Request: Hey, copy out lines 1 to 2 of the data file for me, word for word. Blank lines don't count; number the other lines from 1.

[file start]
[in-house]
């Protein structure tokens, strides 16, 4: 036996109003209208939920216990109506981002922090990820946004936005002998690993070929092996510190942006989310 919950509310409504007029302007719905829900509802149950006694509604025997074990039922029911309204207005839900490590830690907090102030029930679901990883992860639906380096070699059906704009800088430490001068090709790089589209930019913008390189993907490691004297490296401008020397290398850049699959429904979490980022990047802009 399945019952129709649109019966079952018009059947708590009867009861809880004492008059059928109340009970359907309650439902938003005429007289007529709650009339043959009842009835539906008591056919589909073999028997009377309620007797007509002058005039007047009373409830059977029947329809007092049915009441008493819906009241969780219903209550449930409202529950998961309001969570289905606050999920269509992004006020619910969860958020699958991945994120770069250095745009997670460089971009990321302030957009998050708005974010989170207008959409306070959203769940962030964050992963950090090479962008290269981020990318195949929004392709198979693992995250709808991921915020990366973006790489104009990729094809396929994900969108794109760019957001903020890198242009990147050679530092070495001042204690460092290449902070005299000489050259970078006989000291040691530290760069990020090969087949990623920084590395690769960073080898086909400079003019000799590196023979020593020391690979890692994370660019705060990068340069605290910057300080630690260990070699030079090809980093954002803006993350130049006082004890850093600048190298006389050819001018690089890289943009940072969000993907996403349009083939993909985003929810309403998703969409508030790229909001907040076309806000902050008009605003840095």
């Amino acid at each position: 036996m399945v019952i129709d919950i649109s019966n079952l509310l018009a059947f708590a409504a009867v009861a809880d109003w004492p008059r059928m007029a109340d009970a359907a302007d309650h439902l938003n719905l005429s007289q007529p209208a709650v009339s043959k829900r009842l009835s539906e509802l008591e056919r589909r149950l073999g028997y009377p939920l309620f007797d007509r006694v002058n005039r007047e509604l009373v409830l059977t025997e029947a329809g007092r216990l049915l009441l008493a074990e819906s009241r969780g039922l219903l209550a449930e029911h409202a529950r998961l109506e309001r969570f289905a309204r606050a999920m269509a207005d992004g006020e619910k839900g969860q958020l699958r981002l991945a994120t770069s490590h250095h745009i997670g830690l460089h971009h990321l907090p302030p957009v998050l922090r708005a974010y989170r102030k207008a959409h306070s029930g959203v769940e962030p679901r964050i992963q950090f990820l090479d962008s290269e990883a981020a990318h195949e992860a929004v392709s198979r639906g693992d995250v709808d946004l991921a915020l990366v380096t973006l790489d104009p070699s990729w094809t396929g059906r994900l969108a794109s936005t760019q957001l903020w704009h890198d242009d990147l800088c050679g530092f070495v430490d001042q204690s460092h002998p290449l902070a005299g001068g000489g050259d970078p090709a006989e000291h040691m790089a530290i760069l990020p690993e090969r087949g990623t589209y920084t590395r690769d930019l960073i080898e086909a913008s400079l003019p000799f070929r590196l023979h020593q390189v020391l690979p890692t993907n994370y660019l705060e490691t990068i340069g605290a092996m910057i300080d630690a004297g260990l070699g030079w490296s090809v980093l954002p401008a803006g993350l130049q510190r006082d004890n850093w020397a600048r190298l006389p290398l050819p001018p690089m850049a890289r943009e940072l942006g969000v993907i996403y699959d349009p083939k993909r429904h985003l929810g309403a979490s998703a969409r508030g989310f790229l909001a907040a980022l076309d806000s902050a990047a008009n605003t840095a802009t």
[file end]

[in-house]
């Protein structure tokens, strides 16, 4: 036996109003209208939920216990109506981002922090990820946004936005002998690993070929092996510190942006989310 919950509310409504007029302007719905829900509802149950006694509604025997074990039922029911309204207005839900490590830690907090102030029930679901990883992860639906380096070699059906704009800088430490001068090709790089589209930019913008390189993907490691004297490296401008020397290398850049699959429904979490980022990047802009 399945019952129709649109019966079952018009059947708590009867009861809880004492008059059928109340009970359907309650439902938003005429007289007529709650009339043959009842009835539906008591056919589909073999028997009377309620007797007509002058005039007047009373409830059977029947329809007092049915009441008493819906009241969780219903209550449930409202529950998961309001969570289905606050999920269509992004006020619910969860958020699958991945994120770069250095745009997670460089971009990321302030957009998050708005974010989170207008959409306070959203769940962030964050992963950090090479962008290269981020990318195949929004392709198979693992995250709808991921915020990366973006790489104009990729094809396929994900969108794109760019957001903020890198242009990147050679530092070495001042204690460092290449902070005299000489050259970078006989000291040691530290760069990020090969087949990623920084590395690769960073080898086909400079003019000799590196023979020593020391690979890692994370660019705060990068340069605290910057300080630690260990070699030079090809980093954002803006993350130049006082004890850093600048190298006389050819001018690089890289943009940072969000993907996403349009083939993909985003929810309403998703969409508030790229909001907040076309806000902050008009605003840095």